Okay... slept the day away, and went out for a nice supper with George. Now I'm up for sharing more details about yesterday's funeral service.
The personnel at the funeral home, including the owner of the business, were very polite and professional. The family and friends were wonderful to deal with, even though I accidentally stated that the deceased had relocated to Winnipeg in 1998 (rather than 1999) and forgot to bless the mourners with the phrase "Kia Kaha" (Maori for "be strong") as they came up to take a stone from the bowl. Very kind and forgiving folks, they were. *is ashamed*
The service went very well. The mourners, in spite of overwhelming unfamiliarity with Wicca, had instructions on the handouts they'd been given to say "Hail and welcome" at certain points in the ceremony -- and actually did so. Afterwards I received many congratulations for an excellent service, but I expect that this is standard operating procedure at any funeral. Still, it was gratifying and encouraging. Some of them even asked intelligent questions about Wicca, including books that they might read to learn more. *feels a little better*
During the service, two accidental events were accepted by the family as proof that the deceased had truly joined us and was present during -- and involved in -- the proceedings.
First, just as I was saying "I would now like to share with you a traditional Wiccan tale, that of the Goddess in the Kingdom of --", the picture of the deceased fell off the altar with a loud THUMP, and the glass cracked across the middle! The picture was in a big oval frame and balanced on one end, leaning back against the podium, which was up against one corner of the altar, so perhaps I accidentally shifted the podium and that made it fall... still, the family chose to see it as her intervention, because apparently she was clumsy in life and it was JUST the kind of thing she would have done. (Her best friend remarked afterwards that perhaps Lesilee felt how very sad everybody was and decided to lighten the mood a little...)
As the family chatted and laughed, I stepped forward, picked up the picture, and repositioned, it, saying to it: "Thank you, Lesilee!", which brought good-natured laughter from the audience. Whew! Crisis averted. (I was later told by at least one person that they admired my coolness and leadership, and the way I kept charge of the situation in spite of the accident. I was also told that in her home, the deceased had a picture of her father, and whenever it fell off the wall, she would say to her partner, "See! Dad's trying to tell us something!" Genuinely spooky.)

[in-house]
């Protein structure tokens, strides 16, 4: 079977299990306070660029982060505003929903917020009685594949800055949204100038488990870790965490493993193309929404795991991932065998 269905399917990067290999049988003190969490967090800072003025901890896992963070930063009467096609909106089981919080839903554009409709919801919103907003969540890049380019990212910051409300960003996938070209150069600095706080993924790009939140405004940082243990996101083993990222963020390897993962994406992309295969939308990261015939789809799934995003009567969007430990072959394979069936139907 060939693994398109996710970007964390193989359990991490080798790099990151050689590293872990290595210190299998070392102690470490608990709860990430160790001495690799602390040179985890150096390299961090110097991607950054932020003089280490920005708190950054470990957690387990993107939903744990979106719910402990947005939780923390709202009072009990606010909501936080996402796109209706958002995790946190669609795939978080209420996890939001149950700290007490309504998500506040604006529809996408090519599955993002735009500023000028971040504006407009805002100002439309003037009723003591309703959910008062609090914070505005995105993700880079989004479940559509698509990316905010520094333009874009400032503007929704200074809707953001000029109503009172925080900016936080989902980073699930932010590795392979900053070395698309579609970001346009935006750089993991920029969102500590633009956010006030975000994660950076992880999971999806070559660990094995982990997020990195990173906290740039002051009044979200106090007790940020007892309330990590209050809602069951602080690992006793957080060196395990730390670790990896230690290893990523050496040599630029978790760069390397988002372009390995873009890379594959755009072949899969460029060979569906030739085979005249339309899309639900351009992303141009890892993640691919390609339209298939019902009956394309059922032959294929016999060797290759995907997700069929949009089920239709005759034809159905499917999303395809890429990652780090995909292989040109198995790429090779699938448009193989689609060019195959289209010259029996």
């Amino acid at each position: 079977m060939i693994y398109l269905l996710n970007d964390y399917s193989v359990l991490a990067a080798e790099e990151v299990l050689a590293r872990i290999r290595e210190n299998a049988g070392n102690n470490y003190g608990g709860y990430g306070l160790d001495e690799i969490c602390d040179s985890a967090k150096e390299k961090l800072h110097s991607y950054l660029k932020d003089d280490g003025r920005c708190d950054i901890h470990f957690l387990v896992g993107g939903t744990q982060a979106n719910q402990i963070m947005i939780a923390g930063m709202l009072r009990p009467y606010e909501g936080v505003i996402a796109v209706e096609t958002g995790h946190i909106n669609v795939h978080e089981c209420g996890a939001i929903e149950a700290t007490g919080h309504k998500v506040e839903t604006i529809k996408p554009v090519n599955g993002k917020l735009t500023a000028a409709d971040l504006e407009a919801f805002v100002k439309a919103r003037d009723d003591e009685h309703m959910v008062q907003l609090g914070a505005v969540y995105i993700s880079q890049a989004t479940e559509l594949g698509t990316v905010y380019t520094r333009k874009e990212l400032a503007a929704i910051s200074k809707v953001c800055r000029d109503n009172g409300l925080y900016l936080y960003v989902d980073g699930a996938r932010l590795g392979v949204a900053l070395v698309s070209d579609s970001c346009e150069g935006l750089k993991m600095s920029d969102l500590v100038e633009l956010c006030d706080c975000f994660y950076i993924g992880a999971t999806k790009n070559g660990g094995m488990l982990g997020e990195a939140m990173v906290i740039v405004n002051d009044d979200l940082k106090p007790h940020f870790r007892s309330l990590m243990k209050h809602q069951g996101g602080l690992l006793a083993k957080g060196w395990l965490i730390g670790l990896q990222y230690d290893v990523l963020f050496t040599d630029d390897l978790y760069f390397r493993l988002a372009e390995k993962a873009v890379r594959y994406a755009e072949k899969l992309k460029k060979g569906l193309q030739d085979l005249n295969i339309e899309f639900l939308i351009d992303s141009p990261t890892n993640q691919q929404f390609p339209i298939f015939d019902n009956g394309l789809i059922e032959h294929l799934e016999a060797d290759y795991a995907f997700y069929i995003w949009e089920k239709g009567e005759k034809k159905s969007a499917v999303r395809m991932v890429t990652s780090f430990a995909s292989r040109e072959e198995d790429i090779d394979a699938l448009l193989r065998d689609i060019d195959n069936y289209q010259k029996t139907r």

The second incident was a lot less explicable, and occurred just after the mourners had come up to make offerings of flash paper "prayers" in the cauldron (and most of them did, which surprised me). The very last person was the deceased's best friend, who brought up a leather medicine bag with beaded tassels, which she started opening to take out some incense to put on the charcoal as an offering. She was standing at the altar in front of the cauldron and the bowl filled with the remaining strips of flash paper... and suddenly the flash paper just went UP, all at once -- WHOOOSH! -- in a ball of flame easily a foot in diameter! She jumped back -- the crowd gasped... then, when they realized that no harm was done, they started to laugh, and some people actually clapped. Apparently this was ALSO the sort of thing the deceased would have appreciated and even caused to happen!
The flash paper was a good eight inches away from the cauldron that enclosed the charcoal, specifically to prevent accidental ignition. The only explanation I can think of that even vaguely fits is that somehow the best friend, in opening the medicine bag, generated a spark that touched off the flash paper... but HOW that could have happened, I have no idea 0_o However, it delighted the family and friends, so it was all good.
There were about 60-80 people present, including one woman who did not know the deceased but who'd had a dream the previous night telling her to come to the funeral home that afternoon. The owner of the funeral home even made noises like he'd be willing to have me back to do another service at some point... and I don't think he was just being polite. Now that I have a ritual under my belt, I'll be putting in my business card and a little package to various funeral homes around town, letting them know that if someone calls, I'm available, because the family in this case called EVERYWHERE looking for a priestess, and nobody knew where to find one.
At the very end of the afternoon, as I stood before the altar to bid farewell to the God and Goddess and extinguish the candles representing them, several people joined me, including the Pagan best friend but also people who were definitely not Wiccan. They listened as I thanked the Deities, mostly off the top of my head; this is what I said, as best I can remember:
"Gracious Lady (or Lord), Goddess (or God) of a thousand faces and names, O Thou comforter and consoler, we thank You for attending and protecting this rite, and for joining us as we gathered to mark the passage of Lesilee, Thy child, into the Summerland. And ere you depart for your lovely realms, we bid you hail -- hail and farewell!"
And darned if they all didn't repeat "hail and farewell!" after me, with real feeling. :-)
At any rate... my earlier post about the ritual can be found here
.( And now, the Funeral Ritual, Final Version )